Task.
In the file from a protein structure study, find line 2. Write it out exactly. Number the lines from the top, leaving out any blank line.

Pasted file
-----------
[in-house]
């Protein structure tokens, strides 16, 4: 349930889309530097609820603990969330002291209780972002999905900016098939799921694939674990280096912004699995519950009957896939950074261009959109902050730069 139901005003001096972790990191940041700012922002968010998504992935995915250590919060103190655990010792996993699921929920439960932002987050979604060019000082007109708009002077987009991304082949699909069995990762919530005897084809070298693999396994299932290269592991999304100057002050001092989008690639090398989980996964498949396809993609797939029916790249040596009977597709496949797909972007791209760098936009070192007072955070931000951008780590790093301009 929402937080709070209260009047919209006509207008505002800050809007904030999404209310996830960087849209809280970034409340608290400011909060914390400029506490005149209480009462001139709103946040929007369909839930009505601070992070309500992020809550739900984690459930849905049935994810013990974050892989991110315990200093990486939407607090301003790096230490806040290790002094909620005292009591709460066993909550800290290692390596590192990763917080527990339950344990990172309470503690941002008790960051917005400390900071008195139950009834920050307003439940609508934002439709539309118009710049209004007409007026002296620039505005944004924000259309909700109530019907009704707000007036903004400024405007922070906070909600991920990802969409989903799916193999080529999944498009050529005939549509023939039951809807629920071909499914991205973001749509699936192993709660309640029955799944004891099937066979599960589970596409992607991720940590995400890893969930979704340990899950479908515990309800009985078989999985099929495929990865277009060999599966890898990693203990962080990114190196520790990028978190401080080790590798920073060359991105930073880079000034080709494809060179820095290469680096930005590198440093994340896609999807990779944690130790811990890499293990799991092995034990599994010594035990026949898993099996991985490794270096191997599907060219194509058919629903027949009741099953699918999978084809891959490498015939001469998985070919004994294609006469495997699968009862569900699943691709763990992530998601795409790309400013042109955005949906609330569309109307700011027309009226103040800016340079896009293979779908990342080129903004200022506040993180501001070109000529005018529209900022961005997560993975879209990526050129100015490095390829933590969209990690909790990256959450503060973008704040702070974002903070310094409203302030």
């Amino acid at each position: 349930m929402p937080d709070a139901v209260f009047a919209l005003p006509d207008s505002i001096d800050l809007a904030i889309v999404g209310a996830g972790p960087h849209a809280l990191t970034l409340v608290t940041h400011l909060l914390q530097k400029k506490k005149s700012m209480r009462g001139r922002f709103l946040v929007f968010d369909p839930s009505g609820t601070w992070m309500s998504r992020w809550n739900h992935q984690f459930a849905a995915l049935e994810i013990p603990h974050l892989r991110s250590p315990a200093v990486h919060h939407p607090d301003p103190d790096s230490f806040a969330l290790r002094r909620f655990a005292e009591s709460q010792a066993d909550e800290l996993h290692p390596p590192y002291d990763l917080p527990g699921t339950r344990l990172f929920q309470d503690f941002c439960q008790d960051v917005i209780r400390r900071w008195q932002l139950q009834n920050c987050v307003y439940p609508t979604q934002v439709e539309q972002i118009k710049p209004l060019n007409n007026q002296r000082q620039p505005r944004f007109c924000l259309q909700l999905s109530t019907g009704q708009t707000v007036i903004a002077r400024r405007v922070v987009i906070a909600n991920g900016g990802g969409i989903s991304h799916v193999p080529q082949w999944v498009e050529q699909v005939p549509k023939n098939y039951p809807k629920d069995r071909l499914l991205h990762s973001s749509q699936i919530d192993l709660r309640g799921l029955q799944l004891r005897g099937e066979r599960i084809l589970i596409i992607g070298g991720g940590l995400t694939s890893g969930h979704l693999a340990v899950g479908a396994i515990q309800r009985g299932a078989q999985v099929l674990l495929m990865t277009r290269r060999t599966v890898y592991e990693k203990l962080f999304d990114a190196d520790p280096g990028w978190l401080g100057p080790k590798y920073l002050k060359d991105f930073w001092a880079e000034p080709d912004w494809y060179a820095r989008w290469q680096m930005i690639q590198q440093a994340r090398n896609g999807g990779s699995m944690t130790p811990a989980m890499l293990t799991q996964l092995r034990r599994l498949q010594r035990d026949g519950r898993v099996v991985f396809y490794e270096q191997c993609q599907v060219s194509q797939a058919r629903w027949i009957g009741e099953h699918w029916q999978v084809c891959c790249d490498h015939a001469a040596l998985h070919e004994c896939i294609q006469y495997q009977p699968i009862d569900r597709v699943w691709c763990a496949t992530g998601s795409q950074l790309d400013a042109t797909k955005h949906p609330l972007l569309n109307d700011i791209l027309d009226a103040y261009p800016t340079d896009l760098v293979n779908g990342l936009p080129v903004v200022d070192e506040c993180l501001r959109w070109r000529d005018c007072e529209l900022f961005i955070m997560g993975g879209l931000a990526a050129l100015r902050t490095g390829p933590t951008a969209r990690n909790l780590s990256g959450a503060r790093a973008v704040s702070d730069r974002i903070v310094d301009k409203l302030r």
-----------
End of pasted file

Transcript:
């Protein structure tokens, strides 16, 4: 349930889309530097609820603990969330002291209780972002999905900016098939799921694939674990280096912004699995519950009957896939950074261009959109902050730069 139901005003001096972790990191940041700012922002968010998504992935995915250590919060103190655990010792996993699921929920439960932002987050979604060019000082007109708009002077987009991304082949699909069995990762919530005897084809070298693999396994299932290269592991999304100057002050001092989008690639090398989980996964498949396809993609797939029916790249040596009977597709496949797909972007791209760098936009070192007072955070931000951008780590790093301009 929402937080709070209260009047919209006509207008505002800050809007904030999404209310996830960087849209809280970034409340608290400011909060914390400029506490005149209480009462001139709103946040929007369909839930009505601070992070309500992020809550739900984690459930849905049935994810013990974050892989991110315990200093990486939407607090301003790096230490806040290790002094909620005292009591709460066993909550800290290692390596590192990763917080527990339950344990990172309470503690941002008790960051917005400390900071008195139950009834920050307003439940609508934002439709539309118009710049209004007409007026002296620039505005944004924000259309909700109530019907009704707000007036903004400024405007922070906070909600991920990802969409989903799916193999080529999944498009050529005939549509023939039951809807629920071909499914991205973001749509699936192993709660309640029955799944004891099937066979599960589970596409992607991720940590995400890893969930979704340990899950479908515990309800009985078989999985099929495929990865277009060999599966890898990693203990962080990114190196520790990028978190401080080790590798920073060359991105930073880079000034080709494809060179820095290469680096930005590198440093994340896609999807990779944690130790811990890499293990799991092995034990599994010594035990026949898993099996991985490794270096191997599907060219194509058919629903027949009741099953699918999978084809891959490498015939001469998985070919004994294609006469495997699968009862569900699943691709763990992530998601795409790309400013042109955005949906609330569309109307700011027309009226103040800016340079896009293979779908990342080129903004200022506040993180501001070109000529005018529209900022961005997560993975879209990526050129100015490095390829933590969209990690909790990256959450503060973008704040702070974002903070310094409203302030």